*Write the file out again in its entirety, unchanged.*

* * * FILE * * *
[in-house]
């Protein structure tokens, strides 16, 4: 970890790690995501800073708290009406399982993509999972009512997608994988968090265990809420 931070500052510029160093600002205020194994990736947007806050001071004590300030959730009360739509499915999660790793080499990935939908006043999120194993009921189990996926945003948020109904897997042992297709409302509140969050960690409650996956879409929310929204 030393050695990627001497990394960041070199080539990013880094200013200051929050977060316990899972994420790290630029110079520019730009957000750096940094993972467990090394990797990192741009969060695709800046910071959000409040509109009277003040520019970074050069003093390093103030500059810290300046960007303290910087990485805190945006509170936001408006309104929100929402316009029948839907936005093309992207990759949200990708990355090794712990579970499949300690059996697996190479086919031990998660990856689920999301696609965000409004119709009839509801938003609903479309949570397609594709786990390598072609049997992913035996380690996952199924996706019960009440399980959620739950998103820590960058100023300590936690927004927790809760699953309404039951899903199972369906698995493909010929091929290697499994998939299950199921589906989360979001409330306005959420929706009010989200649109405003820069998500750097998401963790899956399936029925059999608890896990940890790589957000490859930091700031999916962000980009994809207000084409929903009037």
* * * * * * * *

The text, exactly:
[in-house]
């Protein structure tokens, strides 16, 4: 970890790690995501800073708290009406399982993509999972009512997608994988968090265990809420 931070500052510029160093600002205020194994990736947007806050001071004590300030959730009360739509499915999660790793080499990935939908006043999120194993009921189990996926945003948020109904897997042992297709409302509140969050960690409650996956879409929310929204 030393050695990627001497990394960041070199080539990013880094200013200051929050977060316990899972994420790290630029110079520019730009957000750096940094993972467990090394990797990192741009969060695709800046910071959000409040509109009277003040520019970074050069003093390093103030500059810290300046960007303290910087990485805190945006509170936001408006309104929100929402316009029948839907936005093309992207990759949200990708990355090794712990579970499949300690059996697996190479086919031990998660990856689920999301696609965000409004119709009839509801938003609903479309949570397609594709786990390598072609049997992913035996380690996952199924996706019960009440399980959620739950998103820590960058100023300590936690927004927790809760699953309404039951899903199972369906698995493909010929091929290697499994998939299950199921589906989360979001409330306005959420929706009010989200649109405003820069998500750097998401963790899956399936029925059999608890896990940890790589957000490859930091700031999916962000980009994809207000084409929903009037």